Not to be outdone we have Lunala GX. While not as flashy as Solgaleo, Lunala allows you to move your Psychic energy around your Pokemon as often as you like before you attack, which gives cards like Max Elixir a lot more flexibility in a Psychic deck. You can simply power up a Pokemon with Max Elixirs then move them to an active Pokemon that cares about the amount of energy attached, such as Mewtwo-EX or Oranguru, attack until they’re near fainting, then transfer the energy over to another of your Pokemon. Moreover, should the need arise, Lunala can use its GX attack to automatically knock out a non-GX Pokemon. Note that this can take down every EX Pokemon in the game, from the mightiest Mega Gardevoir-EX to the lowliest Houndoom-EX. What makes this such a game changer is that when you’re staring this thing down with an EX deck, you can never let your opponent get to just two prize cards. Turns of setup can be swept away in an instant, and I can see Lunala decks running additional copies of Lysandre to guarantee that no Pokemon is safe from this GX Pokemon’s wrath.


Speaking of powerful GX Pokemon, it’s not just legendary Pokemon that are getting the bump. Even Gumshoos, Lurantis, and Gen 1 favourite Tauros have been shown some love with actually playable cards. Gumshoos GX is what’s known as a counter card, working perfectly against decks that like having huge amounts of energy. While its first attack is less than stellar, dealing only 100 damage, its GX move can be devastating against decks looking to cheat out as much energy as they can. For a single Colorless energy, Gumshoos can deal 10 damage plus an additional 50 damage for each energy attached to the opposing Pokemon. Looking back at what made Solgaleo and Lunala so powerful, having an attack like that can obliterate a deck looking to build up a single attacker. Imagine that scenario where Solgaleo used its GX to make that massive Mega Mewtwo-EX. You can very easily evolve your Yungoos the following turn, since Gumshoos GX is only a Stage 1 evolution, Lysandre the Mega Mewtwo into play, then hammer it for 410 damage! Even if you only get to do it once, you just gained two prize cards from the knock out while negating the opponent’s only GX move for the game. If that isn’t a hard counter, I don’t know what is.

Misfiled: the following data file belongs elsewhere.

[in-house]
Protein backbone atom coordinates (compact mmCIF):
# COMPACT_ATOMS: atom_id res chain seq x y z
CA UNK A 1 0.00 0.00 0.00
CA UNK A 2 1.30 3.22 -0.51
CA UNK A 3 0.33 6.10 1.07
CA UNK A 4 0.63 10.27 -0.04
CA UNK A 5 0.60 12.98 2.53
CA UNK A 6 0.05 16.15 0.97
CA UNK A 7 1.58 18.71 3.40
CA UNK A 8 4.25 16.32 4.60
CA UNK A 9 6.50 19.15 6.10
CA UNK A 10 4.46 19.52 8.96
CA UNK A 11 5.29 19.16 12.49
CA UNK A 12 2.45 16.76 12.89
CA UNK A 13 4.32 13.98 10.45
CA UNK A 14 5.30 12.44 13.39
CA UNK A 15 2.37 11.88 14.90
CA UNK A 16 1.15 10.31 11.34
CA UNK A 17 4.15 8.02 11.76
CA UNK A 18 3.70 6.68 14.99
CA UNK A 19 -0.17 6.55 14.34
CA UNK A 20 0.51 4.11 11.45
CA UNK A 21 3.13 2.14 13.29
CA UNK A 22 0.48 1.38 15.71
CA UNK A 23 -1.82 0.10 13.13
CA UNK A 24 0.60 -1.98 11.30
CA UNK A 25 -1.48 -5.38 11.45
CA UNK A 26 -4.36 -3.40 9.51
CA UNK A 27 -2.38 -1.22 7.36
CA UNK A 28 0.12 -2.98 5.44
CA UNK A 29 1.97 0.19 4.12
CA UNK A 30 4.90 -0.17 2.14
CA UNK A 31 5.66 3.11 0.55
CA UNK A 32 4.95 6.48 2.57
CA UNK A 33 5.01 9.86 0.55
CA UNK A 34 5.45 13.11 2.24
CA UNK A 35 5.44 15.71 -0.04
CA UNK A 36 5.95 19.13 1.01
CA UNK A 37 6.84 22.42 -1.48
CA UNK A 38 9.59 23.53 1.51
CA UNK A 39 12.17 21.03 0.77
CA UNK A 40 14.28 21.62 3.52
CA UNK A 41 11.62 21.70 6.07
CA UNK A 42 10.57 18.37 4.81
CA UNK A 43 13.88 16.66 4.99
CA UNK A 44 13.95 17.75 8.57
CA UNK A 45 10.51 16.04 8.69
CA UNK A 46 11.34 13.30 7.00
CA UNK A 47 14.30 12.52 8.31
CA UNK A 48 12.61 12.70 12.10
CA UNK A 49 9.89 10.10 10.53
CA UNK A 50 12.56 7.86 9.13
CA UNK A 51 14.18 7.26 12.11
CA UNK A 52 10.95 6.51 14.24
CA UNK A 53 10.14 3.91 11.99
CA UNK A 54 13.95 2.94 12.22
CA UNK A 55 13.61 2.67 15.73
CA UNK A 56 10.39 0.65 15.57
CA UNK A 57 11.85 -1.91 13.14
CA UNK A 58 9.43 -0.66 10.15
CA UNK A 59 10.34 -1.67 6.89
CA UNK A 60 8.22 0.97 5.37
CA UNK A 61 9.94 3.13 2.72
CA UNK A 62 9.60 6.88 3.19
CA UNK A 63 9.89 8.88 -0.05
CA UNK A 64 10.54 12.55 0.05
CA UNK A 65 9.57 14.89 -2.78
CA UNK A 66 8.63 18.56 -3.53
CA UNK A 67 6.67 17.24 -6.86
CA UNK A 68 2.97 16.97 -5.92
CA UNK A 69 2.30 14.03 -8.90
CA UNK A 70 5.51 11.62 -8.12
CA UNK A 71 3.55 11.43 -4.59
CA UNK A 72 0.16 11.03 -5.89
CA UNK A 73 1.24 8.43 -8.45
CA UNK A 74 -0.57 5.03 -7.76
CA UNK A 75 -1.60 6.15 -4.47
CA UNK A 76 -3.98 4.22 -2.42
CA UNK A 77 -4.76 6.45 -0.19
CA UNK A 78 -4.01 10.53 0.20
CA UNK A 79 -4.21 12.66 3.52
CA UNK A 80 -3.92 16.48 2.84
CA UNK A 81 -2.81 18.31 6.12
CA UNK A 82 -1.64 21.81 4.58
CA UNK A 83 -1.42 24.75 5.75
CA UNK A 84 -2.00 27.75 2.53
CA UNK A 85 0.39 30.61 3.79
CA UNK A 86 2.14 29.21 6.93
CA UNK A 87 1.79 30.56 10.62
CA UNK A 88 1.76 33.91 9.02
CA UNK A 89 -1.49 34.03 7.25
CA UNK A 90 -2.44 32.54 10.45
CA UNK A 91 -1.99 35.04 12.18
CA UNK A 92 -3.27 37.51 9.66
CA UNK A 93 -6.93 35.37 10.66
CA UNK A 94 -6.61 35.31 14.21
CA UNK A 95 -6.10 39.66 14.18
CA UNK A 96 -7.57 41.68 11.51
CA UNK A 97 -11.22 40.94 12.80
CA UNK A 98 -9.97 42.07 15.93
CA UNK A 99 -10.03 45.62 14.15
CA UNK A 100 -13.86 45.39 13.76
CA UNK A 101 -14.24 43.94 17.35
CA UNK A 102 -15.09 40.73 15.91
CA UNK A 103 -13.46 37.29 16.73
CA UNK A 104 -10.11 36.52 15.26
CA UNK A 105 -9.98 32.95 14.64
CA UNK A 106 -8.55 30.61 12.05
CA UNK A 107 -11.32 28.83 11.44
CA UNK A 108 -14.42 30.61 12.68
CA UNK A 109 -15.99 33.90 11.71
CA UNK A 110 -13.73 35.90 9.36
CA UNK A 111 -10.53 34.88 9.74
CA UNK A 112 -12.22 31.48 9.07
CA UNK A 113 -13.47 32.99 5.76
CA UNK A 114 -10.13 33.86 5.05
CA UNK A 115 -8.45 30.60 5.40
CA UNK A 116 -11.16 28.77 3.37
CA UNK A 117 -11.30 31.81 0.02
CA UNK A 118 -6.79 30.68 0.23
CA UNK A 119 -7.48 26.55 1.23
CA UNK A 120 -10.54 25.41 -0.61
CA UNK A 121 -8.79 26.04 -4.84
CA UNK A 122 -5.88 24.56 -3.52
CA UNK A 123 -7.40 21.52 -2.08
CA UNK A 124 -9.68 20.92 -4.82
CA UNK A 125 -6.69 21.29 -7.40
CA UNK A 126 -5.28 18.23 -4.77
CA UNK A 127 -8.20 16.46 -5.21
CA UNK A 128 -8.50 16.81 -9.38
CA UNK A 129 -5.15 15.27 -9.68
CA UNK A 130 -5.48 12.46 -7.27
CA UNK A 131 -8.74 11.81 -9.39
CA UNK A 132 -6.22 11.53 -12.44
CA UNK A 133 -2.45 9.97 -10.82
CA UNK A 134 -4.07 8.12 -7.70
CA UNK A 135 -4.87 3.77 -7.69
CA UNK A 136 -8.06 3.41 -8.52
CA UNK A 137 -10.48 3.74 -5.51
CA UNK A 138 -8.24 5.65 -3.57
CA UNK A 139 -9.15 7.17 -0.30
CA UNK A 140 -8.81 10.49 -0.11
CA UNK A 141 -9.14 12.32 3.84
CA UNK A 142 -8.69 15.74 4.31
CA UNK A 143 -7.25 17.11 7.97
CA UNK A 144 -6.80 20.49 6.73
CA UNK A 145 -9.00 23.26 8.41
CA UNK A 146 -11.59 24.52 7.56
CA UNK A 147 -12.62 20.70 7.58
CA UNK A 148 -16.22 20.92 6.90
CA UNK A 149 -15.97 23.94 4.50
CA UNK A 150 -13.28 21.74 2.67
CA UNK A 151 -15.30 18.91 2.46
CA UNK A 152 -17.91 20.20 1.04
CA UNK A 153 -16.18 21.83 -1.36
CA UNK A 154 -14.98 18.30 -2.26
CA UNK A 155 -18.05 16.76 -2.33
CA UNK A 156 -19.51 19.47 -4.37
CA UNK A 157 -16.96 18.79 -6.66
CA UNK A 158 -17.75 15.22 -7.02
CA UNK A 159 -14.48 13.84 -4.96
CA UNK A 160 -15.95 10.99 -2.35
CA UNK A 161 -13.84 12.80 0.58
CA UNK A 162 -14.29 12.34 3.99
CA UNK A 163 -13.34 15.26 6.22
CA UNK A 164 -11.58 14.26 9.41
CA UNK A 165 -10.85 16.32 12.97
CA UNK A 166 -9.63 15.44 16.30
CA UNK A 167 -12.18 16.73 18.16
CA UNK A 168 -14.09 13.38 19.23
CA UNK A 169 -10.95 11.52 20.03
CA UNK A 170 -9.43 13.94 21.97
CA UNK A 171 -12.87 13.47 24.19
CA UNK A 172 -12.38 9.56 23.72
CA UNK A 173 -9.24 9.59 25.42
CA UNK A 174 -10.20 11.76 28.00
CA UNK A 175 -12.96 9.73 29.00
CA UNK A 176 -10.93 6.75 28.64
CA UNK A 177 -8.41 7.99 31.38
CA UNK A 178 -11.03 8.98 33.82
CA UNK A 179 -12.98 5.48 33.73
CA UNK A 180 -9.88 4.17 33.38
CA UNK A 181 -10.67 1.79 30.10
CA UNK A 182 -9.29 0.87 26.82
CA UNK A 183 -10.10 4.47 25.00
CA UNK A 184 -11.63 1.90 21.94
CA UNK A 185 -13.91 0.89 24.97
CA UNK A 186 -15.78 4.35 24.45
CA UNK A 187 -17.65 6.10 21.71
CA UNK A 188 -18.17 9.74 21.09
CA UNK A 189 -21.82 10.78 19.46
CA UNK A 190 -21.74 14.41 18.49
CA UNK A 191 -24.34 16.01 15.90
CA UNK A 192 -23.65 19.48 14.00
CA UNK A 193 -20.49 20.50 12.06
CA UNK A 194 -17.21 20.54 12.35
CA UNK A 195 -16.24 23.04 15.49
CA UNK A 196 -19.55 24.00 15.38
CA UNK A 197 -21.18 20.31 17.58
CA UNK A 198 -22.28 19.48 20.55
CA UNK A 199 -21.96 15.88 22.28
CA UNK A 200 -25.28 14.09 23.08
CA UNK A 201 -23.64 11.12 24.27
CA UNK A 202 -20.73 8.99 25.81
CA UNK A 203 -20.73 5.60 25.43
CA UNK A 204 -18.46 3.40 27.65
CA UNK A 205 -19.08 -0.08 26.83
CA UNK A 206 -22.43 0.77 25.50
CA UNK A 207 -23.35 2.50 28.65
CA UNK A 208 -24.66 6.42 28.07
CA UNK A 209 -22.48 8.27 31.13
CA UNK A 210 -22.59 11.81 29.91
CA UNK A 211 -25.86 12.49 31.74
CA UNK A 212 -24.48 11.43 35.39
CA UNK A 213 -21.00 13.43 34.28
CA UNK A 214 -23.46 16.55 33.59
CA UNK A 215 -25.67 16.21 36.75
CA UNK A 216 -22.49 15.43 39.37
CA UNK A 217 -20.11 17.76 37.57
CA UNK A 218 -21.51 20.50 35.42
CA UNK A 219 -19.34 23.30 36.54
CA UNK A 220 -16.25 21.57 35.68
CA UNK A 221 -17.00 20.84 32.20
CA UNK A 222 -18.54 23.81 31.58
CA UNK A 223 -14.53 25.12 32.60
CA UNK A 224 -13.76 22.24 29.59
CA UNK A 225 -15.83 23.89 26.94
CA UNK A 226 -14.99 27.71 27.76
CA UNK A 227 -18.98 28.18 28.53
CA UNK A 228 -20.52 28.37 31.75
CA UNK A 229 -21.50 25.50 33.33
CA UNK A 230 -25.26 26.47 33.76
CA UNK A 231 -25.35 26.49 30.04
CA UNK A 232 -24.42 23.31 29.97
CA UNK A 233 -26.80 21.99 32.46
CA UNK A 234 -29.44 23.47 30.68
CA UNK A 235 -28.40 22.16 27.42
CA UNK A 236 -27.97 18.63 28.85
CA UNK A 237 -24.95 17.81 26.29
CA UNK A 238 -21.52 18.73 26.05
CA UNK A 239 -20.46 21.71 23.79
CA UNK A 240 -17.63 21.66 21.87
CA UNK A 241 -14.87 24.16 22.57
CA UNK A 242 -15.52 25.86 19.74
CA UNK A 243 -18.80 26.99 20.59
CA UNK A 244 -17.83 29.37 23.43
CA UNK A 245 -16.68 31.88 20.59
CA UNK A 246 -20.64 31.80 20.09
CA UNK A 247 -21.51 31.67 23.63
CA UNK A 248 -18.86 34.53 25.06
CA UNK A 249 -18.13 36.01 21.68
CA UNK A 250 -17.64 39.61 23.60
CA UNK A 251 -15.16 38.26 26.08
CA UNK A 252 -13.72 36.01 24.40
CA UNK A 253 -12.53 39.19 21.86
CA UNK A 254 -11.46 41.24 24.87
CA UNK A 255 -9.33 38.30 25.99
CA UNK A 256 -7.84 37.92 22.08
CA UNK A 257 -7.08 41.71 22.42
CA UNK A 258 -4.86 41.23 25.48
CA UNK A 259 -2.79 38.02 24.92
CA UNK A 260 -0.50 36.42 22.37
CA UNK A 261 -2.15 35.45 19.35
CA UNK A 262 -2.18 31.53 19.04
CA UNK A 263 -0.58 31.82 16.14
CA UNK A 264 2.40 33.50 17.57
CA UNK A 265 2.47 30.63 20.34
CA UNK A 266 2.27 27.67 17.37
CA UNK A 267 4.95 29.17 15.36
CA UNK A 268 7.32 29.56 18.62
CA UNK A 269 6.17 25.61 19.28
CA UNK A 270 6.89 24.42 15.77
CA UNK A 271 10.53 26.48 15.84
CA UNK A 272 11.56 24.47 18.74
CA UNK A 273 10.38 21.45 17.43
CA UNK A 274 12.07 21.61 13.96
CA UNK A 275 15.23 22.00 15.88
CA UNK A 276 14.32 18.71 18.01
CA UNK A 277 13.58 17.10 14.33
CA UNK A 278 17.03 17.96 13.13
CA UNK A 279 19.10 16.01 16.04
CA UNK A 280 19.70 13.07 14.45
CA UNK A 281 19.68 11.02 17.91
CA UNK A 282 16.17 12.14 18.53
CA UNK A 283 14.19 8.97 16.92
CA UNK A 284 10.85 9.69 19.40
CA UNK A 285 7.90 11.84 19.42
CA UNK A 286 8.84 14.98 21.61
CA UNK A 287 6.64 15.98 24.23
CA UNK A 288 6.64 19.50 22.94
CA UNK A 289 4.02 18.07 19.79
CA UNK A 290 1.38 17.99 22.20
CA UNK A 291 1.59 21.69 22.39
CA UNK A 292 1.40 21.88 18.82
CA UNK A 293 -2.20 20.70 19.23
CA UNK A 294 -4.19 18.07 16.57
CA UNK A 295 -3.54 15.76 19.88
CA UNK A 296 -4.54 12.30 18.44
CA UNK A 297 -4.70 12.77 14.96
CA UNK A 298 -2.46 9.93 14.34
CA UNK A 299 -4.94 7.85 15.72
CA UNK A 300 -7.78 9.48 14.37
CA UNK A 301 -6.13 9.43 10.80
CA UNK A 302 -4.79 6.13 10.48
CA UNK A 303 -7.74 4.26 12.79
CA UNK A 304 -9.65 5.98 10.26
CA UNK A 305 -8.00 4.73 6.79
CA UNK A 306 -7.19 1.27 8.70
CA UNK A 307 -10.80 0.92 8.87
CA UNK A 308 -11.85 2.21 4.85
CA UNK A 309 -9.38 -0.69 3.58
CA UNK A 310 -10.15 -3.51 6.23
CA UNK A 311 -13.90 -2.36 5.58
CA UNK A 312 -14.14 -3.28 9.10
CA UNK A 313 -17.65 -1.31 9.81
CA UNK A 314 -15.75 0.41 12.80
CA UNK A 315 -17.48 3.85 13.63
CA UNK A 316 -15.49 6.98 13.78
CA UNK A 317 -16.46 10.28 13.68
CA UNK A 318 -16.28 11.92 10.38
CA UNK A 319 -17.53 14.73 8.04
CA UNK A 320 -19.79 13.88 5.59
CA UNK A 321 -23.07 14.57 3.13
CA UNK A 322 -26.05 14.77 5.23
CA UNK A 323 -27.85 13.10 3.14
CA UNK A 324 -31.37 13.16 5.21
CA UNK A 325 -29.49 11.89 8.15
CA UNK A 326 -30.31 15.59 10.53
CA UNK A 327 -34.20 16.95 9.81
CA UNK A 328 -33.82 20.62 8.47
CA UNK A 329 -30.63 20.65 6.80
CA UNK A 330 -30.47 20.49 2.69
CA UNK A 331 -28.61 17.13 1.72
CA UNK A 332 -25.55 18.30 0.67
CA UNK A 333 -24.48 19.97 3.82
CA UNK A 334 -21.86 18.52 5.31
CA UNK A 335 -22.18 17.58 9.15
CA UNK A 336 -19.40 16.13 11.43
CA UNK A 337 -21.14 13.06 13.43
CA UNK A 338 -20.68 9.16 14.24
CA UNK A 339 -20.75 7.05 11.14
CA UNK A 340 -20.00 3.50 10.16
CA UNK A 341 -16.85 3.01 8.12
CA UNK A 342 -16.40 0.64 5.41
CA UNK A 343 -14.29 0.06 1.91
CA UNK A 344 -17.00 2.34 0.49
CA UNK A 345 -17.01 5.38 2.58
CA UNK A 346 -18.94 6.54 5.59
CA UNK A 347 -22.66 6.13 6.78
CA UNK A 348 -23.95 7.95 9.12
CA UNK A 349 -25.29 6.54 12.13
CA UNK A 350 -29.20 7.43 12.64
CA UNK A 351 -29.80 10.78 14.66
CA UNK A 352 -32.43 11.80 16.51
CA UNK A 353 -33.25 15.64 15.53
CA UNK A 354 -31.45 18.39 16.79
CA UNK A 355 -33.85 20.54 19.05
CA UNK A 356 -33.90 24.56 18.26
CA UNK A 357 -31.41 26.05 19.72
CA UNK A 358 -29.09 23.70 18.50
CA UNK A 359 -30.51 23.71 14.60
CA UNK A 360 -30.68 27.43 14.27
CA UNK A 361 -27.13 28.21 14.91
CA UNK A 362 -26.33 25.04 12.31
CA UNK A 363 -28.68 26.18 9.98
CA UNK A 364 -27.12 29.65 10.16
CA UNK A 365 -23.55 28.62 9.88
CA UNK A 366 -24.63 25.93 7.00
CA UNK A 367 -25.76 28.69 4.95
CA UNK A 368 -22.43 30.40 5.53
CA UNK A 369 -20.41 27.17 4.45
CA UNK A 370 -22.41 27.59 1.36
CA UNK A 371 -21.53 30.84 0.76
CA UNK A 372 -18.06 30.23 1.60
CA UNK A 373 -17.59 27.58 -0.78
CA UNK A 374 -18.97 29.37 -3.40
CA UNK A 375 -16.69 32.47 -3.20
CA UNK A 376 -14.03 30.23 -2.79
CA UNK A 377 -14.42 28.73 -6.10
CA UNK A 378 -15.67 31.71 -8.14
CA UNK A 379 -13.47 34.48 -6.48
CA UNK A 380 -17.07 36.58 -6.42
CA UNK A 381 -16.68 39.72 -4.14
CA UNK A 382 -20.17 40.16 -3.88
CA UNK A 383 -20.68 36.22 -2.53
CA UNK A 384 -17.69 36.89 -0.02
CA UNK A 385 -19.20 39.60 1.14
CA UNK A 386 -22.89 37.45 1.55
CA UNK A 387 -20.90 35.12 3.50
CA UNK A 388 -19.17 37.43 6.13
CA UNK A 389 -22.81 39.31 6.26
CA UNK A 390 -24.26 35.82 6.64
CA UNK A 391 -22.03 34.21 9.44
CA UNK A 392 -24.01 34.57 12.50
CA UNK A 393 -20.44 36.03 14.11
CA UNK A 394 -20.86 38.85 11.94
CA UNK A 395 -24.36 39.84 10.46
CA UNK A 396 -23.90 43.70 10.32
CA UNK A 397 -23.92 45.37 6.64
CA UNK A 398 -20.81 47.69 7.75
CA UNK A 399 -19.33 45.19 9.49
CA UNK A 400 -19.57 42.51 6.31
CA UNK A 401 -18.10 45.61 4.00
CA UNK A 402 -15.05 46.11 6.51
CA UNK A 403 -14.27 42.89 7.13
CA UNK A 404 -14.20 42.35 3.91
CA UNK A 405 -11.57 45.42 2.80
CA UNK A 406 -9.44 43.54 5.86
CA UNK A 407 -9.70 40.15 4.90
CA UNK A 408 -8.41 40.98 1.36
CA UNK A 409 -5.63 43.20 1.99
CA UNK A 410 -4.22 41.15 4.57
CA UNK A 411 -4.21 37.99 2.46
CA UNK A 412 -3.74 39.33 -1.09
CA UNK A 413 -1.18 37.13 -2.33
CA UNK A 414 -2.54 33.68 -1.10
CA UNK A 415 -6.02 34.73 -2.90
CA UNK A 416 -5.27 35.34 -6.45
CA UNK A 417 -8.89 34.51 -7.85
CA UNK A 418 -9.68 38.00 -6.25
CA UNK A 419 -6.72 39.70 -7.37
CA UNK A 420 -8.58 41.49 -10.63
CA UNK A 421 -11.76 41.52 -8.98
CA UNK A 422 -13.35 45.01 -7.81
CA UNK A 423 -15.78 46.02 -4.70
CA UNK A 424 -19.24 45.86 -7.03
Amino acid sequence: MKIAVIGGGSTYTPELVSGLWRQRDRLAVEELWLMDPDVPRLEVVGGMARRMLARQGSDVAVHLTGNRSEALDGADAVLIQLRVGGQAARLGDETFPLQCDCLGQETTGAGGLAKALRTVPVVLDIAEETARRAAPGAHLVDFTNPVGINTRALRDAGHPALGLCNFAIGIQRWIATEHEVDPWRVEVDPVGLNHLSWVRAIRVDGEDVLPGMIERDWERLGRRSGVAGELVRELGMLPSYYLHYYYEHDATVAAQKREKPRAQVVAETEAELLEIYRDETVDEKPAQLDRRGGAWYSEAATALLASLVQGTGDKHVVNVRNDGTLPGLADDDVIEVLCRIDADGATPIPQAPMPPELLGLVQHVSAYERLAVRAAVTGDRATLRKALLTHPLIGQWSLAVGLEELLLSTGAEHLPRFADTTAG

On the other hand, Lurantis GX is effectively the Grass version of Volcanion. While it’s much harder for a Grass deck to get energy into the discard pile without an effect like Volcanion-EX’s Steam Up, even using something like Ultra Ball to discard energy cards allows you to use Lurantis’ first attack to ramp however you want. Unlike Volcanion, you can actually put the energy onto your active Pokemon, giving it a slight edge by turning right around into attacking with Solar Blade for the one-two punch of a total 160 damage. As the game goes on and the ramp gets bigger, Lurantis’ GX acts as a sort of reverse of Gumshoos, dealing 50 damage times the number of Grass energy attached to it. Since you only need five energy to knock out Solgaleo and Lunala, and that can be achieved through just two of Lurantis’ first attack, it’s safe to say that this GX move is a nice emergency KO button to have around. One final bonus is that as a Grass Pokemon, Luranits GX can abuse Forest of Giant Plants to evolve as early as the first turn. This really gets the ball rolling in what I suspect will be a very tempo-oriented metagame.